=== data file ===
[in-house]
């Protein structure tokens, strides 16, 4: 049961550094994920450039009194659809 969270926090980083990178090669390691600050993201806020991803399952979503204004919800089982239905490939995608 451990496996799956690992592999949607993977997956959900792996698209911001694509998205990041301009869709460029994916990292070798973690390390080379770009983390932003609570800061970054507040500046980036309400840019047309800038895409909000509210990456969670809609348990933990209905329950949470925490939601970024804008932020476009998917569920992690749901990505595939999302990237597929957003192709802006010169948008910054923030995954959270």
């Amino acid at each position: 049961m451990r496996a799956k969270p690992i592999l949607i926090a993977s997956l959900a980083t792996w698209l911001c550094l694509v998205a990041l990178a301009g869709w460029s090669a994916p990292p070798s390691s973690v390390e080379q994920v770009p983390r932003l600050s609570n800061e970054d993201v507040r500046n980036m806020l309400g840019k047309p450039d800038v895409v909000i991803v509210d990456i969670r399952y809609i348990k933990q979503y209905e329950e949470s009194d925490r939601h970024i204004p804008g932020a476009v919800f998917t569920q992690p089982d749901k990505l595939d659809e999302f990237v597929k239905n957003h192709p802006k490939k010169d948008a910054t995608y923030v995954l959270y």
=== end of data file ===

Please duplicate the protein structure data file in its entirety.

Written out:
[in-house]
């Protein structure tokens, strides 16, 4: 049961550094994920450039009194659809 969270926090980083990178090669390691600050993201806020991803399952979503204004919800089982239905490939995608 451990496996799956690992592999949607993977997956959900792996698209911001694509998205990041301009869709460029994916990292070798973690390390080379770009983390932003609570800061970054507040500046980036309400840019047309800038895409909000509210990456969670809609348990933990209905329950949470925490939601970024804008932020476009998917569920992690749901990505595939999302990237597929957003192709802006010169948008910054923030995954959270």
């Amino acid at each position: 049961m451990r496996a799956k969270p690992i592999l949607i926090a993977s997956l959900a980083t792996w698209l911001c550094l694509v998205a990041l990178a301009g869709w460029s090669a994916p990292p070798s390691s973690v390390e080379q994920v770009p983390r932003l600050s609570n800061e970054d993201v507040r500046n980036m806020l309400g840019k047309p450039d800038v895409v909000i991803v509210d990456i969670r399952y809609i348990k933990q979503y209905e329950e949470s009194d925490r939601h970024i204004p804008g932020a476009v919800f998917t569920q992690p089982d749901k990505l595939d659809e999302f990237v597929k239905n957003h192709p802006k490939k010169d948008a910054t995608y923030v995954l959270y």